“He was ironic,” said Jo, a 29-year-old resident of London, citing Cobain-penned songs like “Rape Me” and “Polly” as ones that spoke of feminism powerfully, if sideways, “and he played around with gender roles, which I loved. There was an androgyny about him that was very refreshing.” Many of the women interviewed initially found “Rape Me” an unsettling song, but eventually came around to seeing it as Cobain’s clumsy but well-intentioned attempt to incorporate feminist theory into his worldview. It’s one of the few songs in all of rock history to acknowledge rape as a crime of power and violation, instead of excessive sexual desire. Many feminists object to using rape as a metaphor this way, but what was undeniable was Cobain’s extreme hostility to the possessive mentality that leads to rape.
Female fans detected a humanistic view of women in the lyrics and certainly in Cobain’s public pro-feminist persona. Cobain was an early advocate of Sassy magazine, the late '80s through mid-'90s magazine aimed at teenage girls that had a definite feminist bent. He also enjoyed provoking and mocking American gender anxieties, engaging in previously unheard of behavior in a major rock star—glam rock aside—such as wearing women’s clothes and making out with male bandmates in public, just daring people to have a problem with it. “I really picked up on the sensitivity and girl-positive nature of Nirvana,” explained Kate, a 30-year-old from Toronto, “it was important to me to see a famous, attractive man share some ideas about feminism with me and be unapologetic and forthright about it.”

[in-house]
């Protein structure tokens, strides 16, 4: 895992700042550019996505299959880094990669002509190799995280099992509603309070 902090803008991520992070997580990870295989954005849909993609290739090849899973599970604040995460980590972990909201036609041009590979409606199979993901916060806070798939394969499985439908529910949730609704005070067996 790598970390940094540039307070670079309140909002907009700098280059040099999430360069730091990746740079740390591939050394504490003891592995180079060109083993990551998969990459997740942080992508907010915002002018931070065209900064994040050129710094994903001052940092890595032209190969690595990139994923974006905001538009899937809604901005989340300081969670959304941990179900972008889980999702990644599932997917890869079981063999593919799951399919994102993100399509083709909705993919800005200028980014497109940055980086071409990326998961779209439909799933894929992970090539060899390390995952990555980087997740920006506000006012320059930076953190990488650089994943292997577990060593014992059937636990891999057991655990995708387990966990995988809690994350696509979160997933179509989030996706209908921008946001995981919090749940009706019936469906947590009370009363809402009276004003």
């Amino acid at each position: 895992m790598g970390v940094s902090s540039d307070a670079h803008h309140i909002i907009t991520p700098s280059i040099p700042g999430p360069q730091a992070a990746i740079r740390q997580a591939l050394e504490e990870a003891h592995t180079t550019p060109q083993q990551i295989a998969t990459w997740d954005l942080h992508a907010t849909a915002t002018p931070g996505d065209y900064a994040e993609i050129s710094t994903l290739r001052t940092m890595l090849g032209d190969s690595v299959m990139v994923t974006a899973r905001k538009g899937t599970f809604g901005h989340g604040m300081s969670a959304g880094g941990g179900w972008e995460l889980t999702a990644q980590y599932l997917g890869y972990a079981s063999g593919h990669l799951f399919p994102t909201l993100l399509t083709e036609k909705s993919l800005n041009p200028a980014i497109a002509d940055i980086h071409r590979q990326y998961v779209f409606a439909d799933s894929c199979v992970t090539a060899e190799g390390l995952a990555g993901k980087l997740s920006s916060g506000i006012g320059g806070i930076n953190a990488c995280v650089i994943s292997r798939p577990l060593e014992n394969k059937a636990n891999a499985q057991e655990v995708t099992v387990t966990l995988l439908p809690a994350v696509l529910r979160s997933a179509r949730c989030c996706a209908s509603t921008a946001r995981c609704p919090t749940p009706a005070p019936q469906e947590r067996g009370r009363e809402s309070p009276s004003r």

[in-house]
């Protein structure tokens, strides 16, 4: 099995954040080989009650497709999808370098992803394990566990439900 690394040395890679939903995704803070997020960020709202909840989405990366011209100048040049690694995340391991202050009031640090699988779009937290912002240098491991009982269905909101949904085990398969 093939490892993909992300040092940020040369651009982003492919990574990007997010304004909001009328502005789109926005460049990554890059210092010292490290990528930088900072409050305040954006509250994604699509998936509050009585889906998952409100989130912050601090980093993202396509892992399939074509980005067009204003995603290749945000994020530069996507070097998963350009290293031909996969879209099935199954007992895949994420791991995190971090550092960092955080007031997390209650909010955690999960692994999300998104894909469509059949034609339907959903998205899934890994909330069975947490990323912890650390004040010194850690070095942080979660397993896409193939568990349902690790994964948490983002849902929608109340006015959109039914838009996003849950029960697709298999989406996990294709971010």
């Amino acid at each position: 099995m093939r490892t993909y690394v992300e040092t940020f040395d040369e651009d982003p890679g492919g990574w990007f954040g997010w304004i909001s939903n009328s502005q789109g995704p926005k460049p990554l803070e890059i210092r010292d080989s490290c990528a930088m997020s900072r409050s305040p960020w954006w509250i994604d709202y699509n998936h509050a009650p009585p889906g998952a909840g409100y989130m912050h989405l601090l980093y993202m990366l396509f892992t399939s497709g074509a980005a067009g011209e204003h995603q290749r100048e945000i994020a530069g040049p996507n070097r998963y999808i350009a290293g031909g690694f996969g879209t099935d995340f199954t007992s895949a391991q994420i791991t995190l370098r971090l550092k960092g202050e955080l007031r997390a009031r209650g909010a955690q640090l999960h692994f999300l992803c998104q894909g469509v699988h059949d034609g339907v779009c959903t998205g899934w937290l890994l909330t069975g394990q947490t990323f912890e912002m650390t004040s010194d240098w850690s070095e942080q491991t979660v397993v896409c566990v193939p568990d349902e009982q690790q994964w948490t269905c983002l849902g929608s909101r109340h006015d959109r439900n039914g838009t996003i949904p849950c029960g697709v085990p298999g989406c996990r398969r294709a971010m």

Nirvana’s feminism stemmed directly from the Northwest rock scene that birthed the band. Even though they were associated with Seattle, NPR’s music critic Ann Powers noted, “They came out of Olympia, a much different scene, more female-dominated.” Riot grrrl—a subgenre of punk rock that focused on empowering girls to speak out on feminist topics such as reproductive rights and sexual violence—sprang from the same circles as Nirvana, and Cobain made friends with famous riot grrrls Tobi Vail and Kathleen Hanna, who inadvertently gave Cobain the title idea for "Smells Like Teen Spirit.” “From the very beginning, he was aware of the gender issue,” Powers said, arguing that the riot grrrls “were important to him.” Fans of both Nirvana and riot grrrl agree. Kate described Nirvana as “a riot grrrl band, basically.” Tara, who was living in Alabama when she discovered Nirvana, particularly admired the riot grrrl connection, saying, “The thing I really loved about that was it didn’t seem like a stunt. They ran with the riot grrrl crowd out of genuine admiration for them and what they stood for.”